The disproportionate cost of smoking for African Americans in California

Am J Public Health. 2010 Jan;100(1):152-8. doi: 10.2105/AJPH.2008.149542.


Objectives: We estimated the economic impact of smoking on African Americans in California in 2002, including smoking-attributable health care expenditures and productivity losses from smoking-caused mortality.

Methods: We estimated econometric models of smoking-attributable ambulatory care, prescription drugs, inpatient care, and home health care using national and state survey data. We assessed smoking-attributable mortality using epidemiological models.

Results: Adult smoking prevalence for African Americans was 19.3% compared with 15.4% for all Californians. The health care cost of smoking was $626 million for the African American community. A total of 3013 African American Californians died of smoking-attributable illness in 2002, representing a loss of over 49,000 years of life and $784 million in productivity. The total cost of smoking for this community amounted to $1.4 billion, or $1.8 billion expressed in 2008 dollars.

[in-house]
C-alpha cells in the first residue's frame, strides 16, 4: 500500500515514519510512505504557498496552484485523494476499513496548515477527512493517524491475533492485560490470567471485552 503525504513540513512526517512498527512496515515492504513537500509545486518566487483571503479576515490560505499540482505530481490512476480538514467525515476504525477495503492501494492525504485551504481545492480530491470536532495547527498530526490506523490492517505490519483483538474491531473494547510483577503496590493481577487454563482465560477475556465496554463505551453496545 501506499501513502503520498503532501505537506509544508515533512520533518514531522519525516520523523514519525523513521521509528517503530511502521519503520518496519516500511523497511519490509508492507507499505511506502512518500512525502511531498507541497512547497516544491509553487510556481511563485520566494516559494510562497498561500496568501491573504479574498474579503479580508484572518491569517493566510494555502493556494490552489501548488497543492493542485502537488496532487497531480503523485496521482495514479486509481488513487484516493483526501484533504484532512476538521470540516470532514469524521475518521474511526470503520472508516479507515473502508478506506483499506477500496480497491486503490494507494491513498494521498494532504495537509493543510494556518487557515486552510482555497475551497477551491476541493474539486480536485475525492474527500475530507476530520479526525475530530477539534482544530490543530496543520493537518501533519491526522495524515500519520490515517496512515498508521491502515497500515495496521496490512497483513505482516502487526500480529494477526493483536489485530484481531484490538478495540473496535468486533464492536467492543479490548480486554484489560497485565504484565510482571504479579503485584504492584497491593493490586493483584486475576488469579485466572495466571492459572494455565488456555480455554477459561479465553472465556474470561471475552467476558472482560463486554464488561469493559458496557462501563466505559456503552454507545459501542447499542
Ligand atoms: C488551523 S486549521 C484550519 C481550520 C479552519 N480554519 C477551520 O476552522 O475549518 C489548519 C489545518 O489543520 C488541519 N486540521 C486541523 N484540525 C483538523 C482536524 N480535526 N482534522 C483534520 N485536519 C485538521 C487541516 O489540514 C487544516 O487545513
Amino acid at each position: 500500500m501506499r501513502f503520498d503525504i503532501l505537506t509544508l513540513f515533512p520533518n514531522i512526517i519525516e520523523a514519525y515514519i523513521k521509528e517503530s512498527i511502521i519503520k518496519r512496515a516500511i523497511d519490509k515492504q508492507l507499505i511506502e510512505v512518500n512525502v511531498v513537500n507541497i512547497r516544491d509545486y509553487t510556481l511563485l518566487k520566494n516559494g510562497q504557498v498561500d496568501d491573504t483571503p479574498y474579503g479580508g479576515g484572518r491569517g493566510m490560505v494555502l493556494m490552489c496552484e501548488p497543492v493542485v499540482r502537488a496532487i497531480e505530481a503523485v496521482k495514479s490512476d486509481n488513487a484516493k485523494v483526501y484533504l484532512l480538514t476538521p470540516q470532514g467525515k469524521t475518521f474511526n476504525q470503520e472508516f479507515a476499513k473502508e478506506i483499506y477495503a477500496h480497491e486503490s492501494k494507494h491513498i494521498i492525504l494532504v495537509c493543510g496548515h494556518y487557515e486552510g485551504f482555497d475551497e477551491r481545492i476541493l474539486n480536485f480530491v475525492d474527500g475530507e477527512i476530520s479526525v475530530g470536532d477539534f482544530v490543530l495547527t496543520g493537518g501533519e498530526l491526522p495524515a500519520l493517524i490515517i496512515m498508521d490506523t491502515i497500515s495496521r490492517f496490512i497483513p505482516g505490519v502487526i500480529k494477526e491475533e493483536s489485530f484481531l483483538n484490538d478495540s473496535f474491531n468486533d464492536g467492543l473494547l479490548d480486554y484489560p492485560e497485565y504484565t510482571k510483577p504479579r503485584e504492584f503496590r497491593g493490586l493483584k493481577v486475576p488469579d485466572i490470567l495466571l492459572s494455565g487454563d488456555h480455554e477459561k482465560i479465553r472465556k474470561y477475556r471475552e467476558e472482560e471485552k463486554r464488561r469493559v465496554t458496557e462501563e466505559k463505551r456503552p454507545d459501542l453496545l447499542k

Conclusions: Although African Americans account for 6% of the California adult population, they account for over 8% of smoking-attributable expenditures and fully 13% of smoking-attributable mortality costs. Our findings confirm the need to tailor tobacco control programs to African Americans to mitigate the disproportionate burden of smoking for this community.

Publication types

  • Research Support, Non-U.S. Gov't

MeSH terms

  • Adult
  • African Americans / statistics & numerical data*
  • Ambulatory Care / economics
  • California / epidemiology
  • Drug Prescriptions / economics
  • Efficiency
  • Female
  • Health Care Costs / statistics & numerical data*
  • Home Care Services / economics
  • Hospitalization / economics
  • Humans
  • Male
  • Models, Econometric
  • Smoking / economics*
  • Smoking / ethnology*
  • Smoking / mortality